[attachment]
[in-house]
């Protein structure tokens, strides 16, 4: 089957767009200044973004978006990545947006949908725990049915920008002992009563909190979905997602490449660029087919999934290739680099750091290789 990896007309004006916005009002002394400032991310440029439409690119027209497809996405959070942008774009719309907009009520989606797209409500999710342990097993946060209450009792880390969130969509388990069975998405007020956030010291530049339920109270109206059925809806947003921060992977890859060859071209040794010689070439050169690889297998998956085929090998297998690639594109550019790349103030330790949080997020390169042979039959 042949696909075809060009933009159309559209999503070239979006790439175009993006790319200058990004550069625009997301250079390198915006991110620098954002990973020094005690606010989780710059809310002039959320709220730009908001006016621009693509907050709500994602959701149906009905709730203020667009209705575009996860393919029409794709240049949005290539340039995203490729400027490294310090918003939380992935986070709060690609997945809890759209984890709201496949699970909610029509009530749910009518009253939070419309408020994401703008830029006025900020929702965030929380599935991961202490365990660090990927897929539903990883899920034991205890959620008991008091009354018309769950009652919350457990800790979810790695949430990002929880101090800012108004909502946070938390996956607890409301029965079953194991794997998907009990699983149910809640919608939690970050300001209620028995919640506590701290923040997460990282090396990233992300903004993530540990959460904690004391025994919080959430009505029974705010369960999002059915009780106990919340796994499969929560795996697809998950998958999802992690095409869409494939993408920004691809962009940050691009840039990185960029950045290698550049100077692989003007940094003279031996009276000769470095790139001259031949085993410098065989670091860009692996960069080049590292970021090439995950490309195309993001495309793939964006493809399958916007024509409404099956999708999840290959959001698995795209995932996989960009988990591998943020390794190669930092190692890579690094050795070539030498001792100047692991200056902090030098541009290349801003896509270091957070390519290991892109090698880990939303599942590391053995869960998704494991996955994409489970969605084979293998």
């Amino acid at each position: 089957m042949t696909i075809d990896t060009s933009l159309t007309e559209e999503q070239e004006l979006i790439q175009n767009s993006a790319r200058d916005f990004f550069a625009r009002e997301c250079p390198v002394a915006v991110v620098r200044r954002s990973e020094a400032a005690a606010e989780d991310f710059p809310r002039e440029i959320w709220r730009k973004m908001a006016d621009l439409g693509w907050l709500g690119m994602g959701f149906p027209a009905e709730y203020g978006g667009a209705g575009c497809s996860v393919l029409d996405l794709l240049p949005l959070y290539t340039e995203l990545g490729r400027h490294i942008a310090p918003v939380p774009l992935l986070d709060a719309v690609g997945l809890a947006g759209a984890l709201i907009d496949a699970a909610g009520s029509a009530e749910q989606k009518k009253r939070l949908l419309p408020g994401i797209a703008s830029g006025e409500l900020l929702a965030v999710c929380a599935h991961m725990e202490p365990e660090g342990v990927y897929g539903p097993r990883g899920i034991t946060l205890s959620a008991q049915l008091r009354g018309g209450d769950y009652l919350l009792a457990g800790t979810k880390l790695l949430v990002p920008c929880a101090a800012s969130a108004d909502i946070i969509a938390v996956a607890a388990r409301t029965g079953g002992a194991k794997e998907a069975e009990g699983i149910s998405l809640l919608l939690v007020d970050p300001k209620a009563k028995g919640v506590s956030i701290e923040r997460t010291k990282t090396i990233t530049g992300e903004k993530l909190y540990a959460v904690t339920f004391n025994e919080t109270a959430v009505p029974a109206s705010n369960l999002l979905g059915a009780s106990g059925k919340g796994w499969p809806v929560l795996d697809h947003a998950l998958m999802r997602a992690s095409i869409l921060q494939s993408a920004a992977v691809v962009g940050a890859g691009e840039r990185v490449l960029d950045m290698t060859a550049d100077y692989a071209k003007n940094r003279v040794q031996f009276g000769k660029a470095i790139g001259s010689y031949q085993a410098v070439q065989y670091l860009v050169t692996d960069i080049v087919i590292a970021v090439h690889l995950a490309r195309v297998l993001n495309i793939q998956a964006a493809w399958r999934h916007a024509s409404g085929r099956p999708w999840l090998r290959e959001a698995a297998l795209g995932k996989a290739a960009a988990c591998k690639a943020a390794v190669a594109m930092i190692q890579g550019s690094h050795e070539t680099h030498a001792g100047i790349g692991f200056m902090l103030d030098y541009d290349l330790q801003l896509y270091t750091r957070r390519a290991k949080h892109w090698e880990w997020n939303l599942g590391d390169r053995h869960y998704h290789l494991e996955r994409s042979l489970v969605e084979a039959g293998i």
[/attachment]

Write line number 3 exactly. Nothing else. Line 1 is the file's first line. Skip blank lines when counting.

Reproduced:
């Amino acid at each position: 089957m042949t696909i075809d990896t060009s933009l159309t007309e559209e999503q070239e004006l979006i790439q175009n767009s993006a790319r200058d916005f990004f550069a625009r009002e997301c250079p390198v002394a915006v991110v620098r200044r954002s990973e020094a400032a005690a606010e989780d991310f710059p809310r002039e440029i959320w709220r730009k973004m908001a006016d621009l439409g693509w907050l709500g690119m994602g959701f149906p027209a009905e709730y203020g978006g667009a209705g575009c497809s996860v393919l029409d996405l794709l240049p949005l959070y290539t340039e995203l990545g490729r400027h490294i942008a310090p918003v939380p774009l992935l986070d709060a719309v690609g997945l809890a947006g759209a984890l709201i907009d496949a699970a909610g009520s029509a009530e749910q989606k009518k009253r939070l949908l419309p408020g994401i797209a703008s830029g006025e409500l900020l929702a965030v999710c929380a599935h991961m725990e202490p365990e660090g342990v990927y897929g539903p097993r990883g899920i034991t946060l205890s959620a008991q049915l008091r009354g018309g209450d769950y009652l919350l009792a457990g800790t979810k880390l790695l949430v990002p920008c929880a101090a800012s969130a108004d909502i946070i969509a938390v996956a607890a388990r409301t029965g079953g002992a194991k794997e998907a069975e009990g699983i149910s998405l809640l919608l939690v007020d970050p300001k209620a009563k028995g919640v506590s956030i701290e923040r997460t010291k990282t090396i990233t530049g992300e903004k993530l909190y540990a959460v904690t339920f004391n025994e919080t109270a959430v009505p029974a109206s705010n369960l999002l979905g059915a009780s106990g059925k919340g796994w499969p809806v929560l795996d697809h947003a998950l998958m999802r997602a992690s095409i869409l921060q494939s993408a920004a992977v691809v962009g940050a890859g691009e840039r990185v490449l960029d950045m290698t060859a550049d100077y692989a071209k003007n940094r003279v040794q031996f009276g000769k660029a470095i790139g001259s010689y031949q085993a410098v070439q065989y670091l860009v050169t692996d960069i080049v087919i590292a970021v090439h690889l995950a490309r195309v297998l993001n495309i793939q998956a964006a493809w399958r999934h916007a024509s409404g085929r099956p999708w999840l090998r290959e959001a698995a297998l795209g995932k996989a290739a960009a988990c591998k690639a943020a390794v190669a594109m930092i190692q890579g550019s690094h050795e070539t680099h030498a001792g100047i790349g692991f200056m902090l103030d030098y541009d290349l330790q801003l896509y270091t750091r957070r390519a290991k949080h892109w090698e880990w997020n939303l599942g590391d390169r053995h869960y998704h290789l494991e996955r994409s042979l489970v969605e084979a039959g293998i």